A Big Week For Northwest Immigrants With TPS, DACA, More
Bittersweet news is rippling through the immigrant community this week after a new judicial ruling impacted DACA. That plus changing timelines for those with Temporary Protected Status has many nervous.
On Monday the Trump administration said it would end Temporary Protected Status for nearly 200,000 Salvadorans. That impacts an estimated 1,900 people in Washington who have until September 9, 2019 to either leave the country or find another path toward legal residency. Oregon and Idaho have populations under 1000 of TPS holders, but immigrants in those states face the same concerns.
The news comes after TPS was stripped from Haitian and Nicaraguan immigrants. People from those countries have until January and July 2019, respectively.
Also this week, a federal judge ruled against the Trump administration by blocking termination of Deferred Action for Childhood Arrivals saying the program can continue until further court rulings.
Yakima County is home to the second most DACA recipients in the state. For those 6,000 Dreamers, their lives have been in limbo since President Trump took office. The ruling this week means recipients can renew work permits. But new applicants won’t be accepted.
This is a victory of the community,” Monserrat said. “But nonetheless our community needs a permanent solution and Congress needs to act before March passing a permanent solution for immigrant youth and their families.
Monserrat Padilla is the network coordinator for the Washington Immigrant Solidarity Network, and a DACA recipient.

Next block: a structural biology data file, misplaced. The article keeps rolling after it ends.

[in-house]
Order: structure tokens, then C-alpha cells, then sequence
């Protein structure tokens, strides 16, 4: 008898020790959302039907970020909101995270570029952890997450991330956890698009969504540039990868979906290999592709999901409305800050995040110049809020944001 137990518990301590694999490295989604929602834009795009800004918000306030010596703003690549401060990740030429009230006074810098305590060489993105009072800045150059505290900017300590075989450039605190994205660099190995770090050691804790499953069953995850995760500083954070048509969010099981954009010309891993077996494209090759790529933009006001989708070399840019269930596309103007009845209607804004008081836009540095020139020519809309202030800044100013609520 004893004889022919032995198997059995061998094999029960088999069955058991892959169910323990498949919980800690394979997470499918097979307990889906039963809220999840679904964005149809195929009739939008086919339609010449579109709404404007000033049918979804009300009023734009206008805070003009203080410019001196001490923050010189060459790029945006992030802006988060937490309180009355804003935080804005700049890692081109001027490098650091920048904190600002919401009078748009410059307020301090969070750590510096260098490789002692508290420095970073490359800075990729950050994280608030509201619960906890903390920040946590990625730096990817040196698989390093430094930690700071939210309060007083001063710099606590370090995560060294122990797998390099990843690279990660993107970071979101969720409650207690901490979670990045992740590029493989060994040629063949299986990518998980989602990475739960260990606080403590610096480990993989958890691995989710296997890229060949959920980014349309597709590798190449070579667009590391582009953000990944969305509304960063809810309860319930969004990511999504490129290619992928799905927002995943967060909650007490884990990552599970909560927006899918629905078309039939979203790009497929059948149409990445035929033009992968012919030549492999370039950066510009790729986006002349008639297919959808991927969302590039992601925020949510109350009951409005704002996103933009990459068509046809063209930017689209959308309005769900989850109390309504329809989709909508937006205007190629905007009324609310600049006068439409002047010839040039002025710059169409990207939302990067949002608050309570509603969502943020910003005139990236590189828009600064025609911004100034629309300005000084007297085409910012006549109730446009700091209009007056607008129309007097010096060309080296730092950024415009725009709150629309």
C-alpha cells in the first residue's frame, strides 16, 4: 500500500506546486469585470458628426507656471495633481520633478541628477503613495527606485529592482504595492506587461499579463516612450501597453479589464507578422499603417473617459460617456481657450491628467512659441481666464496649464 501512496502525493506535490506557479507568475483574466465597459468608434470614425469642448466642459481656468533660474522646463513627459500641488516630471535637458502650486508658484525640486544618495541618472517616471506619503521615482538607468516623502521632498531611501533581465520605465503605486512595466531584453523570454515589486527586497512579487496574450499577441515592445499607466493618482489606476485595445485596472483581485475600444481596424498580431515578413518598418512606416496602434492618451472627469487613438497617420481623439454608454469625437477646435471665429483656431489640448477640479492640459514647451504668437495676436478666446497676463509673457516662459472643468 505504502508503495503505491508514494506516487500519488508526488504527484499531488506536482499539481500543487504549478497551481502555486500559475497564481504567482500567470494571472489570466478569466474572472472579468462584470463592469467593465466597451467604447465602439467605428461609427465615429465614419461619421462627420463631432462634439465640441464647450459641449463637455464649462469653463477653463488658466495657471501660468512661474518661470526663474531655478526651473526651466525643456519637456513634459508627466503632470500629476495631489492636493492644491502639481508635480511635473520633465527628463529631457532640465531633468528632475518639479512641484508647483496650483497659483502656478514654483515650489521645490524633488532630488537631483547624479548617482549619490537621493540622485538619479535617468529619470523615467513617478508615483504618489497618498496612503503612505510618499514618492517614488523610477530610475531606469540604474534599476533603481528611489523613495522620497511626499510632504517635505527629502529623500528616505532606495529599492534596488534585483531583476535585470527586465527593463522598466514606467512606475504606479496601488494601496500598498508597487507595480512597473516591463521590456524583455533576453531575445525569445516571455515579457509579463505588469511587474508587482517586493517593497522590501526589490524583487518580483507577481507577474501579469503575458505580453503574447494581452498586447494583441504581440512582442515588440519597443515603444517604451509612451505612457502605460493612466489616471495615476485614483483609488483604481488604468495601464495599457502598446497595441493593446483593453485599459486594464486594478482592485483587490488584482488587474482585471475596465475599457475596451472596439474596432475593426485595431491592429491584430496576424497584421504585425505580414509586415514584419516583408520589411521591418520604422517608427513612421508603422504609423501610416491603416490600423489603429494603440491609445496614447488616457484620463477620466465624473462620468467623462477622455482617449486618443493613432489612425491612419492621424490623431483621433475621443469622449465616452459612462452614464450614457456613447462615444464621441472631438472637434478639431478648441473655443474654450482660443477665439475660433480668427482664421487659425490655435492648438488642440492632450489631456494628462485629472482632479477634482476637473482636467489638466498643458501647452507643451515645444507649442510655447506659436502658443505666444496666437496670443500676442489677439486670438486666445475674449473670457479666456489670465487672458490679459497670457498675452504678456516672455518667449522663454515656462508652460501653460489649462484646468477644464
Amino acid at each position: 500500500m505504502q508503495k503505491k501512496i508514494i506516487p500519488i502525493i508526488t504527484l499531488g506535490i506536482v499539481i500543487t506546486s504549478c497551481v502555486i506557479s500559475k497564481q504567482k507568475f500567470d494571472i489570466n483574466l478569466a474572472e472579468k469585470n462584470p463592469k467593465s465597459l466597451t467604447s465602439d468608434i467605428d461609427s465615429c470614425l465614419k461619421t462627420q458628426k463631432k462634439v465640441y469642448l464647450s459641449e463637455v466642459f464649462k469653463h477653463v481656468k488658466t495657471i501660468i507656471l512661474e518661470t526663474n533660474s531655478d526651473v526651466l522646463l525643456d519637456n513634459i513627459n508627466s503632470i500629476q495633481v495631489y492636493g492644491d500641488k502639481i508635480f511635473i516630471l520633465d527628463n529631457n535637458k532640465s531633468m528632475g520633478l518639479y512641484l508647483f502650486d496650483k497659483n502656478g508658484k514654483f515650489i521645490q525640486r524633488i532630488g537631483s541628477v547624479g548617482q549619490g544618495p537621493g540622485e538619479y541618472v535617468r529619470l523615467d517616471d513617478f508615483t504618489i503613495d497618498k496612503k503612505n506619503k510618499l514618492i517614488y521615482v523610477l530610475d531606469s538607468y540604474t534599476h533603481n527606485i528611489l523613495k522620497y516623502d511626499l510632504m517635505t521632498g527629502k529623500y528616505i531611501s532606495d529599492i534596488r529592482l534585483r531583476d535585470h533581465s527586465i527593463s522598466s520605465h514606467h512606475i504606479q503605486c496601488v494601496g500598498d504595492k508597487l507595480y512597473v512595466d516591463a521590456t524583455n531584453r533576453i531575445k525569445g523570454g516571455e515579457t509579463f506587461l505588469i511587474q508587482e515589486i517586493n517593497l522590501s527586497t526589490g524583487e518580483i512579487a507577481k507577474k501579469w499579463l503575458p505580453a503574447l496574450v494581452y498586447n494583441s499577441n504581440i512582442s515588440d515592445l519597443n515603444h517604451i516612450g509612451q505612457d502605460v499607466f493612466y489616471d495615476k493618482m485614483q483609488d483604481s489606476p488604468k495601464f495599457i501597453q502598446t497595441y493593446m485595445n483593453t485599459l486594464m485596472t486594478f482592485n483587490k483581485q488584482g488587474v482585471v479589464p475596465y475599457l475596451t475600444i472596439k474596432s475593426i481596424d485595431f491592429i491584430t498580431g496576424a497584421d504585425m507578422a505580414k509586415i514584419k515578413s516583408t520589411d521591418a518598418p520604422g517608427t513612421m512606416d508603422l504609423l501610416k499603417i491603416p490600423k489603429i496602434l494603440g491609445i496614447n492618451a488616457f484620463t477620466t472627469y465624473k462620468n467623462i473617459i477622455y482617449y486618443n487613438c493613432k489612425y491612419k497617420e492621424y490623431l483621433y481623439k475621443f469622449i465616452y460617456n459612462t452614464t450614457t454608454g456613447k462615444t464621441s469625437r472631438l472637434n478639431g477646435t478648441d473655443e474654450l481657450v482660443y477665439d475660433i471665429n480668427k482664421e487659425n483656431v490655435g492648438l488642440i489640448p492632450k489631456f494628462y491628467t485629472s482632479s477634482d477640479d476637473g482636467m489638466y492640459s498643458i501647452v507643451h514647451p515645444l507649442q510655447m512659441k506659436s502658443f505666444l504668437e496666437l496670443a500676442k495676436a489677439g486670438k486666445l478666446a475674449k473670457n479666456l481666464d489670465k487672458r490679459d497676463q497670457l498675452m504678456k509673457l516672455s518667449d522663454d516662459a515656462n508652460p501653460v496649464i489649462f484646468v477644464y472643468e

Reporting by The Seattle Times also reveals the Washington Department of Licensing has shared information with Immigration and Customs Enforcement regarding undocumented immigrants. Governor Jay Inslee has asked the Department to stop.
The latest anti-immigrant wave came Thursday, with news of Trump talking of immigrants from Haiti and Africa by describing their countries of origin with a vulgar phrase.
Immigrants, advocates and members of Congress on social media responded to the remarks, calling them crass and discriminatory.
Copyright 2018 Northwest Public Broadcasting
Washington bill seeks to regulate solitary confinement
Maria Leónides Pérez’s son, Santiago Ortuno Pérez, has been detained in the Northwest ICE Processing Center, also known as the Northwest Detention Center, in Tacoma for a little more than three years.
During his time in detention, Ortuno Pérez has spent at least 10 months in segregation from the general population. He said he’s there now, and has been for 51 days, according to a call between him and Maru Mora-Villalpando, of immigrant advocacy group La Resistenica, on Jan. 5.
Continue Reading Washington bill seeks to regulate solitary confinement
New report finds data sharing with federal immigration agencies might violate Washington law
Immigrant-rights advocates are pointing to new findings by the University of Washington Center for Human Rights, raising concerns of how surveillance technology is used in Washington state.
The report argues that sharing of license plate data violates the state’s Keep Washington Working Act.
The University of Washington Center for Human Rights analyzed data on the use of automated license plate readers (ALPRs) by state and local law enforcement agencies obtained through public records requests. The report found that these agencies share this data with Immigration and Customs Enforcement and Customs and Border Patrol. Continue Reading New report finds data sharing with federal immigration agencies might violate Washington law
California legal decision could impact Washington law banning private detention of immigrants
In September, the United States Court of Appeals for the Ninth Circuit overturned legislation in California that had banned private detention in the state.
Now Washingtonians are waiting to see how that decision could impact a similar statue here.
Continue Reading California legal decision could impact Washington law banning private detention of immigrants